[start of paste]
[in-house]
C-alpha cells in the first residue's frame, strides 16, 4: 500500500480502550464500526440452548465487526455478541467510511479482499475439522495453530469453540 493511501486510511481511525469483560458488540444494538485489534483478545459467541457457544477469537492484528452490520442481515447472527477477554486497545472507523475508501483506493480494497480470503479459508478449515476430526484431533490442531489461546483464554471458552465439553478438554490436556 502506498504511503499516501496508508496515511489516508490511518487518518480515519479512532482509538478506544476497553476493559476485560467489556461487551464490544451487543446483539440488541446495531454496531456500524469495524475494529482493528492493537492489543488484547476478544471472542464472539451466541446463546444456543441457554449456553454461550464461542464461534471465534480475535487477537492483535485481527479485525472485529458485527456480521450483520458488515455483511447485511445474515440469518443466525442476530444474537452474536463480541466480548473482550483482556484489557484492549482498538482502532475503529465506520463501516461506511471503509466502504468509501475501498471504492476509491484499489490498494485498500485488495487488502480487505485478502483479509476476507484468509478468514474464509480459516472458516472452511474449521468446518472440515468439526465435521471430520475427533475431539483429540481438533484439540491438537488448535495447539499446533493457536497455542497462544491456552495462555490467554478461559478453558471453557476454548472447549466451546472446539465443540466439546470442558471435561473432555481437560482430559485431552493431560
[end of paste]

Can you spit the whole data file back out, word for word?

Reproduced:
[in-house]
C-alpha cells in the first residue's frame, strides 16, 4: 500500500480502550464500526440452548465487526455478541467510511479482499475439522495453530469453540 493511501486510511481511525469483560458488540444494538485489534483478545459467541457457544477469537492484528452490520442481515447472527477477554486497545472507523475508501483506493480494497480470503479459508478449515476430526484431533490442531489461546483464554471458552465439553478438554490436556 502506498504511503499516501496508508496515511489516508490511518487518518480515519479512532482509538478506544476497553476493559476485560467489556461487551464490544451487543446483539440488541446495531454496531456500524469495524475494529482493528492493537492489543488484547476478544471472542464472539451466541446463546444456543441457554449456553454461550464461542464461534471465534480475535487477537492483535485481527479485525472485529458485527456480521450483520458488515455483511447485511445474515440469518443466525442476530444474537452474536463480541466480548473482550483482556484489557484492549482498538482502532475503529465506520463501516461506511471503509466502504468509501475501498471504492476509491484499489490498494485498500485488495487488502480487505485478502483479509476476507484468509478468514474464509480459516472458516472452511474449521468446518472440515468439526465435521471430520475427533475431539483429540481438533484439540491438537488448535495447539499446533493457536497455542497462544491456552495462555490467554478461559478453558471453557476454548472447549466451546472446539465443540466439546470442558471435561473432555481437560482430559485431552493431560